Have you ever seen a turtle digging on the side of the road and wondered what they were doing? That was likely a female turtle nesting.
That female may have also walked a few kilometres across land to find the same nesting area that she has likely been returning to for decades. Once she reaches the right area, there are four main nesting stages:
It is important to keep your distance from a turtle until she is done all nesting stages or you may scare her away. The whole process can take a couple of hours or more to complete.
Stage 1: Searching
First, turtles search for the perfect place to lay their eggs around dusk or dawn. That place is often in soft soil that gets a lot of sun, like the south-facing slope of a riverbank or hill. The nest needs to be above the water so that the developing eggs do not drown. The females will stick their nose into the soil in between scanning for any potential predators to choose a spot to begin to dig. The turtle is the most skittish at this stage and can be scared off by people walking past her.
Stage 2: Digging
Second, turtles begin to dig a nest cavity with their back feet. They may abandon some attempts for a number of different reasons. They could be scared off by a predator (or well-meaning human) or find too many rocks in their way. If you watch the turtle from a distance through a pair of binoculars, you may see her scoop dirt out one back foot at a time, causing her shell to rock side to side.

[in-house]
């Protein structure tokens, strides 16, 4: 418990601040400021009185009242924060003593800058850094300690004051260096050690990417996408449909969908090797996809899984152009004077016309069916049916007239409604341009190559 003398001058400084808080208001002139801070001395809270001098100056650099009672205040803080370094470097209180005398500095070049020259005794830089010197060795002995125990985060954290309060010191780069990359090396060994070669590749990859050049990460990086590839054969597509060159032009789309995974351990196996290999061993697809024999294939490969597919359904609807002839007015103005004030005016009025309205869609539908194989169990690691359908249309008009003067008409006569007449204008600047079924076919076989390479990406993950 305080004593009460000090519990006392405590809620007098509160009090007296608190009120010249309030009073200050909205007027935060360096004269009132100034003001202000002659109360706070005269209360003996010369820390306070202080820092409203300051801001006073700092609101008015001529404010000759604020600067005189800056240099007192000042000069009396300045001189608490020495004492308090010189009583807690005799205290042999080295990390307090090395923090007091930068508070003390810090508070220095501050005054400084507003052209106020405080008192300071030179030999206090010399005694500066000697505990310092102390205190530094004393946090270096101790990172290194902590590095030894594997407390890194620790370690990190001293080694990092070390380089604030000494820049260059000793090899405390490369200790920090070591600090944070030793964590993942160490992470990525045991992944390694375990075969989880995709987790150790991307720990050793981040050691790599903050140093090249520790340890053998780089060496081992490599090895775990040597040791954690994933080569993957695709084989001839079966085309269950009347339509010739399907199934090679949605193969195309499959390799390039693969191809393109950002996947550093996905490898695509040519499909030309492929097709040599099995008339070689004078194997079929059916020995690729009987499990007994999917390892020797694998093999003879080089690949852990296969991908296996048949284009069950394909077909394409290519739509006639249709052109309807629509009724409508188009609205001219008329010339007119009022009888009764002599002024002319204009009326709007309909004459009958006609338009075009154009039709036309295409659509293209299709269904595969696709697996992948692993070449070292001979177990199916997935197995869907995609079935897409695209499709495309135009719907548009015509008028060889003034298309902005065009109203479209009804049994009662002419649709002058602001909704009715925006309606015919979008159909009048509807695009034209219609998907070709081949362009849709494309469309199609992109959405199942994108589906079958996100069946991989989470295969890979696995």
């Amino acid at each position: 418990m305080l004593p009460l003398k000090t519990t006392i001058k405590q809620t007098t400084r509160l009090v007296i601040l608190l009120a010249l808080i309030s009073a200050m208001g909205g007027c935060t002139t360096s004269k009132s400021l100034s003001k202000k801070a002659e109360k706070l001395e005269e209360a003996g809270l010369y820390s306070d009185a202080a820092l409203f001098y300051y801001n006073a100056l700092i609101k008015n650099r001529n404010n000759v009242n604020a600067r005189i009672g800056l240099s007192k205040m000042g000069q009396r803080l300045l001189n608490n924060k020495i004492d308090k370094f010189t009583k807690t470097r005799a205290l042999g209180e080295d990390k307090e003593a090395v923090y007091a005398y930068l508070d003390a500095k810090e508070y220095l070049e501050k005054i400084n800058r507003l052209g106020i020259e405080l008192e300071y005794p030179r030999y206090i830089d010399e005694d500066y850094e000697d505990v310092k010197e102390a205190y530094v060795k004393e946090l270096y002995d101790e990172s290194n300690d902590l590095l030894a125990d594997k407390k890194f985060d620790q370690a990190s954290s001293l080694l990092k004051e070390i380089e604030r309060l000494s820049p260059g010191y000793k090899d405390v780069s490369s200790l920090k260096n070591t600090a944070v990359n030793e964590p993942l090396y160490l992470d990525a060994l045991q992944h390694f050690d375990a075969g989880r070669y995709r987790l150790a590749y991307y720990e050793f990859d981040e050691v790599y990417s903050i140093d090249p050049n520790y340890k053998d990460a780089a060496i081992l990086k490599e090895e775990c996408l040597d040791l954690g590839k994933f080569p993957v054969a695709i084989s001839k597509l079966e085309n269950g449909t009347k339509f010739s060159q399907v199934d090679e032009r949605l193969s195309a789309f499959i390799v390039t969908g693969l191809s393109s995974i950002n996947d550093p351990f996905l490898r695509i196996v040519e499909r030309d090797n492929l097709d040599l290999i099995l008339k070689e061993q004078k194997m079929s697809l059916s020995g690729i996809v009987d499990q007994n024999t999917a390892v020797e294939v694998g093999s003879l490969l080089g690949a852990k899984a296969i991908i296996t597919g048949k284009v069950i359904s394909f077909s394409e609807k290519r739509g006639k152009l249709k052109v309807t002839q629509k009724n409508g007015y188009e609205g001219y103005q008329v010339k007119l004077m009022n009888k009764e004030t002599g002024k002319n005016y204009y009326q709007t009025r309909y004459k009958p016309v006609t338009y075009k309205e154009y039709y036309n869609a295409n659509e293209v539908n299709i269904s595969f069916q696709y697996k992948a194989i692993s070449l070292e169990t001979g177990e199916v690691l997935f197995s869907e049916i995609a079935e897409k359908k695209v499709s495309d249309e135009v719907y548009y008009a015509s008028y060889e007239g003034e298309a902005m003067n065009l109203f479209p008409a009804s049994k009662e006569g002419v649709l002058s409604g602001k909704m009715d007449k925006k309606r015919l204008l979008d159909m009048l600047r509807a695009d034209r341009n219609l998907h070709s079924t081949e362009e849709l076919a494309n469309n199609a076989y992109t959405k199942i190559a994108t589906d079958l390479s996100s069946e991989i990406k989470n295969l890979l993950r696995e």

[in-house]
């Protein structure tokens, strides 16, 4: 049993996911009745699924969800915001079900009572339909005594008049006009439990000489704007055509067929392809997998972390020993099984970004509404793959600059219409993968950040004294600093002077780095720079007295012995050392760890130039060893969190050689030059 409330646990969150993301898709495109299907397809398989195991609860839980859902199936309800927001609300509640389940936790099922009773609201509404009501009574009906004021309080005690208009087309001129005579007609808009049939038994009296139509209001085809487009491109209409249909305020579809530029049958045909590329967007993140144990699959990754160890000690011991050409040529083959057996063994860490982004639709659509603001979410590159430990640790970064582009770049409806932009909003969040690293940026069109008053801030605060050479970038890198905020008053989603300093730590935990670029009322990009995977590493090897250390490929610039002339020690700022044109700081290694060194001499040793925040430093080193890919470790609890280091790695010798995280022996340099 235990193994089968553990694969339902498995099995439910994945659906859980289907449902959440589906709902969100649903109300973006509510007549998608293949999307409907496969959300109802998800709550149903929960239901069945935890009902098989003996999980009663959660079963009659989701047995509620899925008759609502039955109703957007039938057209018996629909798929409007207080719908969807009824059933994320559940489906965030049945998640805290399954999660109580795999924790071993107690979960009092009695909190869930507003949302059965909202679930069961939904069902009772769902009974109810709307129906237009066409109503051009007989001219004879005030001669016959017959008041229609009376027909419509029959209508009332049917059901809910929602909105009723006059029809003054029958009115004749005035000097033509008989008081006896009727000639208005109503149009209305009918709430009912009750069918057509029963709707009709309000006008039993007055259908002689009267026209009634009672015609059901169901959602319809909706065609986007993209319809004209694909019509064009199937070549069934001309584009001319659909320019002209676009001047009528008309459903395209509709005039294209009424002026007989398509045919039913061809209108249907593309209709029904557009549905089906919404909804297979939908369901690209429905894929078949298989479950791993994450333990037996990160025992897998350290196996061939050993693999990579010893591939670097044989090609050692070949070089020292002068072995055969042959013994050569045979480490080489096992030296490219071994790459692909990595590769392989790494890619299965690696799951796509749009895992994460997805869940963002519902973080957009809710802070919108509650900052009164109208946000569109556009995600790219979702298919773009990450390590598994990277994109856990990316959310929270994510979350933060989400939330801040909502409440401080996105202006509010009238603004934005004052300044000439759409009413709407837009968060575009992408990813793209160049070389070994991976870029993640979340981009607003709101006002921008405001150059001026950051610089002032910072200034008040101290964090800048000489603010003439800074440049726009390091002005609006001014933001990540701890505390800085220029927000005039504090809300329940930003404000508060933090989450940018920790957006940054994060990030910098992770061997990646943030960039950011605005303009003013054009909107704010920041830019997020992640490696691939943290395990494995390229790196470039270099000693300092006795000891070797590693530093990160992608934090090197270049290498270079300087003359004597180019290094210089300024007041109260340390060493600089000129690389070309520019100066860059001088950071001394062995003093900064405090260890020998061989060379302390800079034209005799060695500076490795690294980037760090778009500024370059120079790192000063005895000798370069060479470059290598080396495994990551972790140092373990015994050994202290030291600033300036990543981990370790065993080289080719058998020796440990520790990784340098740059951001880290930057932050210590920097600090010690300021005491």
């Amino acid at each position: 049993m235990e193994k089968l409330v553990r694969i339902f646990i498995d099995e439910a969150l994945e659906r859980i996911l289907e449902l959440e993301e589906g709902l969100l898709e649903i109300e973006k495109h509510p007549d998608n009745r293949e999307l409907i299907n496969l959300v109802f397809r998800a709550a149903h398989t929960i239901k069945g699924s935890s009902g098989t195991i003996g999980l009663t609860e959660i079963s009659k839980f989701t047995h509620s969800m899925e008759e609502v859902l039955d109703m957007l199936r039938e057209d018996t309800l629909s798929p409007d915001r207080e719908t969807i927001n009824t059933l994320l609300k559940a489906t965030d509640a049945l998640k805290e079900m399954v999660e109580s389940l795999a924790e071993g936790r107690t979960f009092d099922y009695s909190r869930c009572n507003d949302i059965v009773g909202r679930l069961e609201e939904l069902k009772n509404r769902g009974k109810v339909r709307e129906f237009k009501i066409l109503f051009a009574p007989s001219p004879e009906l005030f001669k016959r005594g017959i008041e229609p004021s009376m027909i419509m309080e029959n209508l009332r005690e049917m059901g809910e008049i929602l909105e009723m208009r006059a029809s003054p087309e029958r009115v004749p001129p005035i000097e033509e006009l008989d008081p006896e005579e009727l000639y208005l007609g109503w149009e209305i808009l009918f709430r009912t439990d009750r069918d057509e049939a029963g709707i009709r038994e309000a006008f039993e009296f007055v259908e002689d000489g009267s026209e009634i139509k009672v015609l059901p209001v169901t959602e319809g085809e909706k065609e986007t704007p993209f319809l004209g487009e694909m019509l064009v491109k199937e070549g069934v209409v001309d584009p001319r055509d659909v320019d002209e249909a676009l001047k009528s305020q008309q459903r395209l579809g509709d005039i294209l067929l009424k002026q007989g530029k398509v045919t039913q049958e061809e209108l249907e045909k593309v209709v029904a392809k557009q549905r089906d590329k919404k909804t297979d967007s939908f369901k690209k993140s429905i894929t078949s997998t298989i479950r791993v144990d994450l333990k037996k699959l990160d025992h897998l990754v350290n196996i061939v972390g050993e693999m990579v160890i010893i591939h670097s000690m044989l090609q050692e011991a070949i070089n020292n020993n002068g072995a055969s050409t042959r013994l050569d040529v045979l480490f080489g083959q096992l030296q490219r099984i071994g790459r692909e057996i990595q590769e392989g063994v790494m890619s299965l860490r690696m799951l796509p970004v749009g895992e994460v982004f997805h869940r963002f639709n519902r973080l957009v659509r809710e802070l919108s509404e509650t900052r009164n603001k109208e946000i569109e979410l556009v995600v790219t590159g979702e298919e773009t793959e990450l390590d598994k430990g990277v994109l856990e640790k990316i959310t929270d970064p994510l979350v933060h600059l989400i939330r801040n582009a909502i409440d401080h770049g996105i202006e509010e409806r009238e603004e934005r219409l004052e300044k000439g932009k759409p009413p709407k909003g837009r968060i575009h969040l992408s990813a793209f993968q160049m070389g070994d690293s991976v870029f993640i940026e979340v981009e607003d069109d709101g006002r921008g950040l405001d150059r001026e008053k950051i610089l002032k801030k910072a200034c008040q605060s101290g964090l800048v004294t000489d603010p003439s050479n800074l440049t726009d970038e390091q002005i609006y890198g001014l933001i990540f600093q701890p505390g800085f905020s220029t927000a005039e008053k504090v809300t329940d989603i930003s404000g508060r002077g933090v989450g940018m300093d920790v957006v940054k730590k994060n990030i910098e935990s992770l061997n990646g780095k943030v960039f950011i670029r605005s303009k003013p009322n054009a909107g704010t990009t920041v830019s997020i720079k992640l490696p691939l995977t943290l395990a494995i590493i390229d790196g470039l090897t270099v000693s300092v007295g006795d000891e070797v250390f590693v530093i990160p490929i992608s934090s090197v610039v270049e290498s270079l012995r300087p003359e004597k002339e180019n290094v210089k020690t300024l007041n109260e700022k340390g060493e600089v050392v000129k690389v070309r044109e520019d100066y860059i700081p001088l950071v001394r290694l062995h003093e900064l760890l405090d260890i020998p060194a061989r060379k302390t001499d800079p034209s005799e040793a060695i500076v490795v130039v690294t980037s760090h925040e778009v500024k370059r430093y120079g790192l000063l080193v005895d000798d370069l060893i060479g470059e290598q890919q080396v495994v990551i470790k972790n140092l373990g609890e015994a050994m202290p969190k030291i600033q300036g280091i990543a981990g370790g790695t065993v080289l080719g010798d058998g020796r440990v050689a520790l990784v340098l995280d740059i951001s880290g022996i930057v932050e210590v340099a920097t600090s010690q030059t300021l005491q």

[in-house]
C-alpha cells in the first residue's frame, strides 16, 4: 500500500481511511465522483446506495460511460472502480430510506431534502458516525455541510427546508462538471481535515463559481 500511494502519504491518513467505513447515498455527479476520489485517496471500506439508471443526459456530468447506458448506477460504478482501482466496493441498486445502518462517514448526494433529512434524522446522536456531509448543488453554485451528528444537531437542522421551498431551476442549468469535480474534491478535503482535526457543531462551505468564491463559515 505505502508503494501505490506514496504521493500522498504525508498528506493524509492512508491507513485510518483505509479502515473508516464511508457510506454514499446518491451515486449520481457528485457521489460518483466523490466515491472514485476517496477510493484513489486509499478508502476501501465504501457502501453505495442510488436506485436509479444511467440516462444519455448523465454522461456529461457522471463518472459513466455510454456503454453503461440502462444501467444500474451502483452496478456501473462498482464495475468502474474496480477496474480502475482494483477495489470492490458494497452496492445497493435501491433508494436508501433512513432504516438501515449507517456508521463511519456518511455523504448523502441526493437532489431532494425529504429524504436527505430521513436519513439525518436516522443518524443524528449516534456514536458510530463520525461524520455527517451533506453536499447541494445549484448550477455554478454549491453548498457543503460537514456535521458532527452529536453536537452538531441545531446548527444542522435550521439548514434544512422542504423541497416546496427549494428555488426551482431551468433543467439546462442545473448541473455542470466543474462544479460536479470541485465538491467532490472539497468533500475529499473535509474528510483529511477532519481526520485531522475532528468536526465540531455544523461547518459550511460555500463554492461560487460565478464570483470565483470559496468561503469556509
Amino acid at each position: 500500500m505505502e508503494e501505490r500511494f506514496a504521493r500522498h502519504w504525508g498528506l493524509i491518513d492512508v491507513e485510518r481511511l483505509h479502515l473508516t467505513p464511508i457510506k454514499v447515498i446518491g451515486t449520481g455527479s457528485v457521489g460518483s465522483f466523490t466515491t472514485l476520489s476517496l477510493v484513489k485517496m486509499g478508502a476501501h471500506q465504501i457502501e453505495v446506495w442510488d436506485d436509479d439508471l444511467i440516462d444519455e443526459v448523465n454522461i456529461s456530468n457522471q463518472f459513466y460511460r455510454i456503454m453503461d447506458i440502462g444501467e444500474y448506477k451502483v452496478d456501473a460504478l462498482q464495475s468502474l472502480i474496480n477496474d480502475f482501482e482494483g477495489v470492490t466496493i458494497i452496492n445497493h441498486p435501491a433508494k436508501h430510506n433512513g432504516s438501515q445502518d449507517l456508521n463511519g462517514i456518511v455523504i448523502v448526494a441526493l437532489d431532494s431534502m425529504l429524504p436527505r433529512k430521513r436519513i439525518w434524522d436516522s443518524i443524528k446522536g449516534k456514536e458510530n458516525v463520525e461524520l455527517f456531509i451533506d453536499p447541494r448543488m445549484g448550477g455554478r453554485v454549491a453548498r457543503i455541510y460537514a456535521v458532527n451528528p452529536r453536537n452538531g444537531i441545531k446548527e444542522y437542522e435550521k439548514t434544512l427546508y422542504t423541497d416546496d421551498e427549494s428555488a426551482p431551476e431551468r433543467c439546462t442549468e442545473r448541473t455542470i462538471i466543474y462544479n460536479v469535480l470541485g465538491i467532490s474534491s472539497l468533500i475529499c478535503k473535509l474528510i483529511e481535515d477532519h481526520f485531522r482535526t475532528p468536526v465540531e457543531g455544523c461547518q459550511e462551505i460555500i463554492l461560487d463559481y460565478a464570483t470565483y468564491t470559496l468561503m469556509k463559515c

Stage 3: Laying
Once the turtle has finishing digging her nest cavity, she will lay her eggs. The number of eggs laid depend on the species and the size of the turtles. Blanding’s Turtles lay an average of 6 to 15 eggs, while Snapping Turtles lay an average of 25 to 45 eggs. Turtles will straighten their legs to lay each egg and sink back down to rest their shell on the ground in between. Blanding’s Turtles will stretch their neck out, exposing their brilliant yellow chin, each time they lay an egg. There can be multiple minutes in between each egg being laid, especially if the turtle is disturbed by a car driving past or an animal walking by.
Stage 4: Covering
Once all the eggs are laid, the turtle will cover the nest cavity back up with the soil they had dug out. If you watch the turtle from a distance through a pair of binoculars, you may see her legs splayed out behind her pulling dirt into the nest one back foot at a time, causing her shell to rock side to side.
She will also curl her knuckles and press her feet into the soil to pack it flat above the eggs. Snapping Turtles dig such large holes, that they leave a couple of piles of sand on top of the nest after they finish covering it. Smaller turtles will camouflage their nest completely by patting the top flat with the bottom of their shell. This is the final maternal gesture the female turtle will offer to her offspring. She returns to her summer wetland habitat, leaving the nest to develop on its own.
Turtles can sometimes unknowingly nest in dangerous locations, such as the shoulder of a road or the middle of someone’s gravel driveway. There can also be many nest predators, like foxes and raccoons, in the area. If a turtle nests on your property, you can protect it by covering it with a nest protector. If you find a Blanding’s Turtle nesting in the south Muskoka and Simcoe area, call the START Turtle Hotline, 705-955-4284.